A descriptive study of meaning of illness in chronic renal disease

Ann Louise Caress, Karen A. Luker, R. Glynn Owens

Research output: Contribution to journalArticle

40 Citations (Scopus)

Abstract

Aim. To explore the subjective meaning of illness in a sample of renal patients. Background. Patients' illness representations, such as the meaning they attach to illness, may affect their coping and adaptation. Improved understanding in this area may therefore benefit patient care. Meaning of illness has not previously been explored in renal disease. Design and methods. Cross-sectional survey (n = 405) in a single regional renal unit in the North of England. Ethical approval was obtained and patients gave written consent. The instrument used was an eight-item schema, based on the work of Lipowski (1970, Psychiatry in Medicine 1, 91-102). Field notes regarding rationale for choice were recorded concurrently, then content analysed to enable identification of themes. The chi-square test (significance level P < 0-05) was used to analyse differences in selected meaning in older and younger patients; males and females; and patient groups (predialysis, haemodialysis and transplant). Findings. 'Challenge' was selected by most patients (n = 253, 62-5%), with similar results in all three patient groups. Slightly more older than younger patients selected 'challenge', although the difference was not statistically significant and older patients more commonly had a fatalistic interpretation of the option. More men selected 'challenge' than women. Those selecting 'challenge' and 'value' appeared to have a more positive outlook than other patients. Conclusions. Patients had identifiable meanings for their illness, and these may be associated with their response to renal disease. The schema appeared to be comprehensive, but is in need of further refinement. Consideration of the possible influence of social desirability is necessary.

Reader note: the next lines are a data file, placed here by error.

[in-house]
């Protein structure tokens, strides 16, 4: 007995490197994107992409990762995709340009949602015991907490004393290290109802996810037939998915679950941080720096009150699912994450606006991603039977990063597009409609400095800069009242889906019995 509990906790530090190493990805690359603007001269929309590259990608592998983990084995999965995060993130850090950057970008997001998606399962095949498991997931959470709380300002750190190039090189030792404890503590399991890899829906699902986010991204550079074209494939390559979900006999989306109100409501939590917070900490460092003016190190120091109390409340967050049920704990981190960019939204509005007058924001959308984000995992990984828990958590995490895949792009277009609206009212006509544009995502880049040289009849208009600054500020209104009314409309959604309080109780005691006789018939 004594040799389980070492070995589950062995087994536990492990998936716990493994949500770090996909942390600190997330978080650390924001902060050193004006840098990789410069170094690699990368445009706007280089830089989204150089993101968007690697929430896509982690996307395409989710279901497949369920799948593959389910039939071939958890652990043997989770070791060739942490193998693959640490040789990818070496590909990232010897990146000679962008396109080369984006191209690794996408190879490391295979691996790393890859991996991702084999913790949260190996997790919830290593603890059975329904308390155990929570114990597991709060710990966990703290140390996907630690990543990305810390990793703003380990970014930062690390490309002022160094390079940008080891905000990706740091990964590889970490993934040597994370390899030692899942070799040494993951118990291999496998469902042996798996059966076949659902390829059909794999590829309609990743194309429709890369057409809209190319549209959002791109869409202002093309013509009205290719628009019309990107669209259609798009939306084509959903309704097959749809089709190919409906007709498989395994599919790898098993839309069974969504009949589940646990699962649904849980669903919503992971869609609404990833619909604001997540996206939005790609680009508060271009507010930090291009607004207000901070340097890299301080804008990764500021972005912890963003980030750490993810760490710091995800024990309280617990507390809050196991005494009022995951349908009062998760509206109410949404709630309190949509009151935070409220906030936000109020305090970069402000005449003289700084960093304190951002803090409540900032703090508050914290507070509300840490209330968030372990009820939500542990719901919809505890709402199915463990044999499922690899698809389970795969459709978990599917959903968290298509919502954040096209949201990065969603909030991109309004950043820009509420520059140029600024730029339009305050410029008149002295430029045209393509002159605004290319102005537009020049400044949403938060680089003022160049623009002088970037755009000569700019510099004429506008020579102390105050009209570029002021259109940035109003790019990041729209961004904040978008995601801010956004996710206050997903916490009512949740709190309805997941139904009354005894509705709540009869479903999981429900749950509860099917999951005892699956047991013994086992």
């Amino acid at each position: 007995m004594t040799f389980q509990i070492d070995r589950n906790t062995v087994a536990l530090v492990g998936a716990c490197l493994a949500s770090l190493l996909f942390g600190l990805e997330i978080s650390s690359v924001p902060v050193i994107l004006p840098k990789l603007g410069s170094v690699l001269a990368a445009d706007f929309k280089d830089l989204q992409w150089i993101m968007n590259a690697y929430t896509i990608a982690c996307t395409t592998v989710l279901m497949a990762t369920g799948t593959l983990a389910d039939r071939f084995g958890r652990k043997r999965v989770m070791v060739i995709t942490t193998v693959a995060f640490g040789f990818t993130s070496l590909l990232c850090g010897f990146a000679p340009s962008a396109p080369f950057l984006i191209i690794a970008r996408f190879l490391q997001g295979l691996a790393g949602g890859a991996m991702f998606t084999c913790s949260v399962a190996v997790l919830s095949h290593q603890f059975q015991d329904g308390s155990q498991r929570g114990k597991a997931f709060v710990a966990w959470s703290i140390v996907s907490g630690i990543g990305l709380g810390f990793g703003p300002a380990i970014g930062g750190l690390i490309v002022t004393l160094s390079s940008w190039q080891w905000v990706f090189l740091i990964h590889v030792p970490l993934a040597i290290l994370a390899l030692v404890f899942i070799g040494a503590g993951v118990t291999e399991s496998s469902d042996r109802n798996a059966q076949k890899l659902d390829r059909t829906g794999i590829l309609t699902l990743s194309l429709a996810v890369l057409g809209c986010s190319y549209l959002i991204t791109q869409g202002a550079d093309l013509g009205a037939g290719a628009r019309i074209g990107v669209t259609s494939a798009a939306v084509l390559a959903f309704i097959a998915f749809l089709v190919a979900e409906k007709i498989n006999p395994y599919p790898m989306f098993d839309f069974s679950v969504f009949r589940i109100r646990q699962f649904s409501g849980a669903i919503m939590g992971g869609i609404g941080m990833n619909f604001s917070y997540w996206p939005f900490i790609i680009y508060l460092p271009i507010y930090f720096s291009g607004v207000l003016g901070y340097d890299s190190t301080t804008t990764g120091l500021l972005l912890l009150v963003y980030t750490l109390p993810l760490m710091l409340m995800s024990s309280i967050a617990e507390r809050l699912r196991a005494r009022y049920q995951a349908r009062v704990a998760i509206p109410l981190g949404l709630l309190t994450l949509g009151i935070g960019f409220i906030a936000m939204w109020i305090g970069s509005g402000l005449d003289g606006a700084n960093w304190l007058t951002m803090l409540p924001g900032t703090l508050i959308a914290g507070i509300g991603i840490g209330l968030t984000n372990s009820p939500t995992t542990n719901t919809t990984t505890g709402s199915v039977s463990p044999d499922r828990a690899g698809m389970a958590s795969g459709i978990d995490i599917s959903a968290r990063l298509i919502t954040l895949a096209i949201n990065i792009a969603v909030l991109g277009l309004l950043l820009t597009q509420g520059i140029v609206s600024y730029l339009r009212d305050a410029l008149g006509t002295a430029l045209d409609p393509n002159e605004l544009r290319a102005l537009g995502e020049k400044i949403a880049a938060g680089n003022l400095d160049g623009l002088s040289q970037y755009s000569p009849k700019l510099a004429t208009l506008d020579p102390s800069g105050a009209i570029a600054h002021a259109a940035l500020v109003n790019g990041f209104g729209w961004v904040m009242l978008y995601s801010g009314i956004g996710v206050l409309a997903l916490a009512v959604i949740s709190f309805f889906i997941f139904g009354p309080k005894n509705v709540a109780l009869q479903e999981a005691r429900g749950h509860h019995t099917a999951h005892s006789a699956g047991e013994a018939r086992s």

Original languageEnglish
Pages (from-to)716-727
Number of pages12
JournalJournal of Advanced Nursing
Volume33
Issue number6
DOIs
Publication statusPublished - 1 Mar 2001
Externally publishedYes

Fingerprint Dive into the research topics of 'A descriptive study of meaning of illness in chronic renal disease'. Together they form a unique fingerprint.

  • Cite this